January 30, 2008
Focus on Health: Exercise; Anxiety - Ten Ways to Observe the Year of St. Paul - The Overlap of Racism and Poverty - Lent 2008 - Youth Ministry
In this edition:
--The pope's message for Lent 2008: almsgiving.
--Almsgiving and charity from Christian to Christian.
--How poverty and racism overlap and why it matters.
--Poverty perspective: Jobs in the Internet age.
--Current quotes to ponder on health issues: anxiety; the sedentary lifestyle; movement and exercise.
--Office formed for the new evangelization of youth and young adults.
--Does youth ministry get the attention it needs?
--Preparing for the upcoming Year of St. Paul.
--Ten ways to celebrate the Year of St. Paul.
Lent 2008: Focus on Almsgiving
Almsgiving is a way "to deepen our Christian vocation," Pope Benedict XVI says in his message for Lent 2008. Almsgiving is the theme of the pope's message, made public Jan. 29.
Lent "stimulates us to rediscover the mercy of God so that we, in turn, become more merciful toward our brothers and sisters," the pope writes. In fact, giving to others has a potential to change us. The pope says, "By drawing close to others through almsgiving, we draw close to God; it can become an instrument for authentic conversion."
According to the Gospel, almsgiving "is not mere philanthropy." Rather, it is "a concrete expression of charity," which is "a theological virtue that demands interior conversion to love of God and neighbor," the pope explains. And don't forget, as the pope insists, that there's "more joy in giving than in receiving."
Pope Benedict says that according to the Gospel, "we are not owners but rather administrators of the goods we possess: These, then, are not to be considered as our exclusive possession." The goods we possess are "means through which the Lord calls each one of us to act as a steward of his providence for our neighbor."
A "typical feature of Christian almsgiving," according to the Gospel, is that "it must be hidden," the pope writes. Thus, everything "must be done for God's glory and not our own." It's of little use to give "one's personal goods to others if it leads to a heart puffed up in vainglory," the pope writes.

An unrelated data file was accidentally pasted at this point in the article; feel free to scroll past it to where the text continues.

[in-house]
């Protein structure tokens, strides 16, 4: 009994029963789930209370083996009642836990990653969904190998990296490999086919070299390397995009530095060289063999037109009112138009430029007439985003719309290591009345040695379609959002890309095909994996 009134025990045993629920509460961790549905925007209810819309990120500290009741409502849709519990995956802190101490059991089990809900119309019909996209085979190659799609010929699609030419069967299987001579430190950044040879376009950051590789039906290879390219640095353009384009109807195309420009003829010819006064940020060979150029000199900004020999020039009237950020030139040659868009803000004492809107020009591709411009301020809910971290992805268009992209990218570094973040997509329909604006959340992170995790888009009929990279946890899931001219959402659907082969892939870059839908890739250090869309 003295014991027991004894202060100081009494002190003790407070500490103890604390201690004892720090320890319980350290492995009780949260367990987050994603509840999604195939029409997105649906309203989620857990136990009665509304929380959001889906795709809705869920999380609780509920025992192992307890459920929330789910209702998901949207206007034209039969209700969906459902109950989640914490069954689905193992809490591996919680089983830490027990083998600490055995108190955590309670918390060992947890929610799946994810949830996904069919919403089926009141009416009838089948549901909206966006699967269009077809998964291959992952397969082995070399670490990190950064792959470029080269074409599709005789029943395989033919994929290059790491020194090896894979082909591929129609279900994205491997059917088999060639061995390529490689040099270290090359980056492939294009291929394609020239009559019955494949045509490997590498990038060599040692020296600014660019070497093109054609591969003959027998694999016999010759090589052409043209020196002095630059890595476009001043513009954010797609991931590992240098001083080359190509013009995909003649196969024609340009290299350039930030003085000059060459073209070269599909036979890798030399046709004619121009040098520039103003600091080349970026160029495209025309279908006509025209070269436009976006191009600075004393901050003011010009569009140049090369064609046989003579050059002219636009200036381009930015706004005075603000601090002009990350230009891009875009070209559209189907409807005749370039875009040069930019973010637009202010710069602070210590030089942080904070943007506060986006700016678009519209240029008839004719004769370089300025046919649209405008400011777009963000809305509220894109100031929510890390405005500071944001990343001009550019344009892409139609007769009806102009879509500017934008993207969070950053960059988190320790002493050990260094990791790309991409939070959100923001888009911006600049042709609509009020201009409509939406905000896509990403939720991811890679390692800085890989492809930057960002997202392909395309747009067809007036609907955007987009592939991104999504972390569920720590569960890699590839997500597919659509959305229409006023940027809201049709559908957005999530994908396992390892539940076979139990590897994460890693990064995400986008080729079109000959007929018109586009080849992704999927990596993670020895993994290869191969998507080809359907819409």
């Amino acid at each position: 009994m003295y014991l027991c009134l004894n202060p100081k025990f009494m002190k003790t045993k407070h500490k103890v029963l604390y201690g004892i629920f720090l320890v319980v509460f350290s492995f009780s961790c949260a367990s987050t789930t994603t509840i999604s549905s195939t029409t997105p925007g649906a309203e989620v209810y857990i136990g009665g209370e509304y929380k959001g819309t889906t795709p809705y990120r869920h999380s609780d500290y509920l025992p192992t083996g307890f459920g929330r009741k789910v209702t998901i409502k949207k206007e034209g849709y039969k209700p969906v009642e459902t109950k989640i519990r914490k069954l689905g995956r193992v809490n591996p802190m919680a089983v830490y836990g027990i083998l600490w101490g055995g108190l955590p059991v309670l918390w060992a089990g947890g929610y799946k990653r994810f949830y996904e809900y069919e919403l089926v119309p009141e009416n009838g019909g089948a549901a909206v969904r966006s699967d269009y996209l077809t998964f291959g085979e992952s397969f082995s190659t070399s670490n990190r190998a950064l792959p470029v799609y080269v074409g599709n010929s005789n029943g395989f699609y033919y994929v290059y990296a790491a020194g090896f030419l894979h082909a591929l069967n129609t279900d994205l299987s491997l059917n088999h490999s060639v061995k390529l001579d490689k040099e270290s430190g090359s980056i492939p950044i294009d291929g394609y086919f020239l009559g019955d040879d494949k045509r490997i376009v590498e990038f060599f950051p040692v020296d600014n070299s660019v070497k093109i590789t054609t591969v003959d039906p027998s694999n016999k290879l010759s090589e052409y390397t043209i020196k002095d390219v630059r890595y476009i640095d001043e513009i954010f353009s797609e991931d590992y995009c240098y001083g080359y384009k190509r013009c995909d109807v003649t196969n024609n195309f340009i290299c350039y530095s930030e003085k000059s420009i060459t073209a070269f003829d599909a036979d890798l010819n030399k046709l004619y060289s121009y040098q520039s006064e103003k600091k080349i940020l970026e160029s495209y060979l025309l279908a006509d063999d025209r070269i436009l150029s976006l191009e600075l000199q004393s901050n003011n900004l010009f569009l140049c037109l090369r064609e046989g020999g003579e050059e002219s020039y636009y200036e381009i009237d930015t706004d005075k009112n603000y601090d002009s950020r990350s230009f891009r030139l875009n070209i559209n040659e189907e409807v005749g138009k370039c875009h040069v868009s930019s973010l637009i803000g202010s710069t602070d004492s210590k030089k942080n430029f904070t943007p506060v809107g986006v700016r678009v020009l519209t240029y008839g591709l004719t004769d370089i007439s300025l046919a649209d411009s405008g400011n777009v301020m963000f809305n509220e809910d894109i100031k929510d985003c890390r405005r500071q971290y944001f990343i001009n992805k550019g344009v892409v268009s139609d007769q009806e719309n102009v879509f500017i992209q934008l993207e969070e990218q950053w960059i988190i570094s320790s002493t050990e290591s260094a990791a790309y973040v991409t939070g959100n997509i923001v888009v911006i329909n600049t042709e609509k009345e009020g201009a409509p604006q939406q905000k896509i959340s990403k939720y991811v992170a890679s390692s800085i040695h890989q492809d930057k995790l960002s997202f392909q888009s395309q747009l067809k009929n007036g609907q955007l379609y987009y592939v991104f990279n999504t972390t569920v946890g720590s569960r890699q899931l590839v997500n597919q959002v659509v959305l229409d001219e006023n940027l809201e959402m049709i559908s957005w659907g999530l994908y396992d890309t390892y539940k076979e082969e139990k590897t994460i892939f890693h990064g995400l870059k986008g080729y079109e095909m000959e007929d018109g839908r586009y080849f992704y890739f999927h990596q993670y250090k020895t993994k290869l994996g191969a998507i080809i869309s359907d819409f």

Pope Benedict XVI's message for Lent 2008 includes this comment about the particular responsibility to give alms in nations where Christians are in the majority. He writes:
"In those countries whose population is majority Christian, the call to share is even more urgent, since their responsibility toward the many who suffer poverty and abandonment is even greater. To come to their aid is a duty of justice even prior to being an act of charity."
When I read that, I couldn't help thinking back to something Pope Benedict said in his first encyclical, "God Is Love" ("Deus Caritas Est"). In the encyclical he insisted that members of the Christian community must be givers who indeed are actively concerned about all people in need; and he pointed to a "specific responsibility" on the part of the church's people to provide for their own members in need because the church is a family. Here's what he wrote (No. 25):
"The church's deepest nature is expressed in her threefold responsibility: of proclaiming the word of God ('kerygma-martyria'), celebrating the sacraments ('leitourgia') and exercising the ministry of charity ('diakonia'). These duties presuppose each other and are inseparable. For the church, charity is not a kind of welfare activity which could equally well be left to others but is a part of her nature, an indispensable expression of her very being.